Along with Carmen Amaya and her flamenco dancers, Dunham and her company appear in the Mexican film Música en la noche. The Dunham Company dances Dora and Cakewalk. The film is released in the United States in 1958.
  • Los Angeles Performance

    Dunham and her company perform in the Greek Theater, Los Angeles.
  • Sol Hurok presents Katherine Dunham and Her Company

    Sol Hurok presents Katherine Dunham and Her Company in a dance revue in three acts and twelve scenes (i.e., Caribbean Rhapsody) at the Broadway Theater, New York. Dance critic Walter Terry writes, "Miss Dunham presents one of the handsomest productions you are likely to see in these parts" (New York Herald Tribune, 23 November 1955). Terry singles out three numbers for special praise: Veracruzana, Rituals (i.e., Rites of Passage), and Barrelhouse. The show closes after thirty-two performances.
  • Floyd's Guitar Blues

    Floyd's Guitar Blues
    Premiere Venue: Ciro's. Premiere City: Hollywood.
  • Jazz Finale

    Premiere Venue: Ciro's. Premiere City: Hollywood.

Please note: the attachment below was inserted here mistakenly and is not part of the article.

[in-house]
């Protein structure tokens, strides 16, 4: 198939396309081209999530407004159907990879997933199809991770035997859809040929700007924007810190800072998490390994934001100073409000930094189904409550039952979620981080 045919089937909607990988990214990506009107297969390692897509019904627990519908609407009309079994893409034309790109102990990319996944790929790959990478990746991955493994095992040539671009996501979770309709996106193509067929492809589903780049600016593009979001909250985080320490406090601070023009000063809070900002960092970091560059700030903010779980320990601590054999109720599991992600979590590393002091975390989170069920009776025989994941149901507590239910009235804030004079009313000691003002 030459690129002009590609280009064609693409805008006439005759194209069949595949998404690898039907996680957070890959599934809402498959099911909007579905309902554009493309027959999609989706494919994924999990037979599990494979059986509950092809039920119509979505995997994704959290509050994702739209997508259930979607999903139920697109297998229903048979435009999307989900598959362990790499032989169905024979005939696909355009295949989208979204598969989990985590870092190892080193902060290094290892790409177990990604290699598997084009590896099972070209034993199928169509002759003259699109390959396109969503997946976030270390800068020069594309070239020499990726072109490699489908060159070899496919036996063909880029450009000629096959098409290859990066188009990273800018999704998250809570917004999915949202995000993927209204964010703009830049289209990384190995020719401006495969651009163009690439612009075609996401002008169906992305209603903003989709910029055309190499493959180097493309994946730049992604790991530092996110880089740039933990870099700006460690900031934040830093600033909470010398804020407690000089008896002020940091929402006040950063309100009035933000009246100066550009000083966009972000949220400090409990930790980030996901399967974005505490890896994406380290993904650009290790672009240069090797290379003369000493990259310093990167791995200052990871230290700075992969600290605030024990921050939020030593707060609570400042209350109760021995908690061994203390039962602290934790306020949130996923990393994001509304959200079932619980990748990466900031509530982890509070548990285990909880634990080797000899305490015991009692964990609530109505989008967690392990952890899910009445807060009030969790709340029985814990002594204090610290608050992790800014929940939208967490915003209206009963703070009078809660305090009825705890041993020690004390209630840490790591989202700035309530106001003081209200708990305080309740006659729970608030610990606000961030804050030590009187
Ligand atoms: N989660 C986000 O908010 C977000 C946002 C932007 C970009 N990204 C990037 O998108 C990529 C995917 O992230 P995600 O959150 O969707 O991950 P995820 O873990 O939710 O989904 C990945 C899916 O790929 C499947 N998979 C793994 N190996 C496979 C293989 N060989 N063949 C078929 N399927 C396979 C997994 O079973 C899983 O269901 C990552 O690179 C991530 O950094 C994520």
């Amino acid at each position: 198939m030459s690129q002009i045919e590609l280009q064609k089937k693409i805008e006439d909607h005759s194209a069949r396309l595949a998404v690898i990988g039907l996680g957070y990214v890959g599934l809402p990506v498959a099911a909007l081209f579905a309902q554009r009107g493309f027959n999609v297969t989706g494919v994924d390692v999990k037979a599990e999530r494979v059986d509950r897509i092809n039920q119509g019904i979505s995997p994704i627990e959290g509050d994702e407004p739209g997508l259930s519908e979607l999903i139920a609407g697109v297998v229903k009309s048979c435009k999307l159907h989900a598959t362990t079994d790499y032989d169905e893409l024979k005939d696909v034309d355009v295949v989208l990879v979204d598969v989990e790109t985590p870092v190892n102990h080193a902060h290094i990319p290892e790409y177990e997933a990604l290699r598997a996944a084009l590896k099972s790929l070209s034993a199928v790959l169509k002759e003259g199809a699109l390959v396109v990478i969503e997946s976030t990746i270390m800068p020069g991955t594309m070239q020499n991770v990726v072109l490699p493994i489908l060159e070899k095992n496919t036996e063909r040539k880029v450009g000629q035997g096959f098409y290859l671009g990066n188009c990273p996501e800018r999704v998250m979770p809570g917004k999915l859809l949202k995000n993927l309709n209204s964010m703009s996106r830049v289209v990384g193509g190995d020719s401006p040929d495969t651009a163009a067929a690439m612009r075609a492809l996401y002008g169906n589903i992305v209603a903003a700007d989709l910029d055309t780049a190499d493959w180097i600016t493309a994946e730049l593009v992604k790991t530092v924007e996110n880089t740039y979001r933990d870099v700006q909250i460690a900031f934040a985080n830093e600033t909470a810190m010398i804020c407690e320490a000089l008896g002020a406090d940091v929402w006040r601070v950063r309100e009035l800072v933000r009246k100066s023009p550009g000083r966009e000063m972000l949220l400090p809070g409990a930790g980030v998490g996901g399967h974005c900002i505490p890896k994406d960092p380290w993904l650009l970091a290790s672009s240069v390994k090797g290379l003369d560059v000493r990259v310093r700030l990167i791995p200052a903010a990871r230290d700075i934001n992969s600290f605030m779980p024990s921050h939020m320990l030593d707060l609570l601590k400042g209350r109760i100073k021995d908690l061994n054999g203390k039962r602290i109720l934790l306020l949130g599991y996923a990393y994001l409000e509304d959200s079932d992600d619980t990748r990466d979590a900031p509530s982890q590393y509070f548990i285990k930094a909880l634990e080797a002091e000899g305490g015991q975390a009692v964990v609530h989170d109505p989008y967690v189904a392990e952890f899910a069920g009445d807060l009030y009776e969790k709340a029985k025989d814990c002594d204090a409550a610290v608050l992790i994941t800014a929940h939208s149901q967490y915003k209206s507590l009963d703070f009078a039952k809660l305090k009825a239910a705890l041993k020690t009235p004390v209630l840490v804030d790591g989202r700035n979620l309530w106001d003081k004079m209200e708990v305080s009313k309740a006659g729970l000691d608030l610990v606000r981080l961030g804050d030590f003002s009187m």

• Carnival Dances

    Premiere Venue: Broadway Theatre
    Premiere City: New York
  • Tour Australia and New Zealand

    Dunham and her company tour Australia and New Zealand (1956-1957).
  • Tour East Asia

    Dunham and her company tour East Asia.
  • Green Mansions (Film)

    Dunham provides choreography for the film Green Mansions, starring Audrey Hepburn and Anthony Perkins. Neither she nor her company appears in the film, which was released in 1959.
  • "A Touch of Innocence: Memoirs of Childhood"

    Dunham's third book is published: A Touch of Innocence: Memoirs of Childhood (New York: Harcourt, Brace, 1959; reprint, University of Chicago Press, 1994). In a note to the reader she says that "this book is not an autobiography. It is the story of a world that has vanished. . . . And it is the story of a family that I knew very well, and especially of a girl and a young woman whom I rediscovered while writing about the members of this family."
  • Third European Tour

    Dunham and her company embark on their third major European tour, which takes them to Denmark, Germany, France, Greece, and other countries.
  • Karibische Rhythmen (Television)

    The Dunham Company's third European tour ends in Vienna. Because of bad management by their impresario, the company is stranded without money. To raise funds, Dunham quickly negotiates contracts for television shows and a club date.
    Dunham and her company appear in a German television special, Karibische Rhythmen . It includes Afrique, Rhumba Trio, Samba, Choros (nos. 1 and 4), Floyd's Guitar Blues , Strutters' Ball, and Cakewalk .
  • The Dunham Company disbands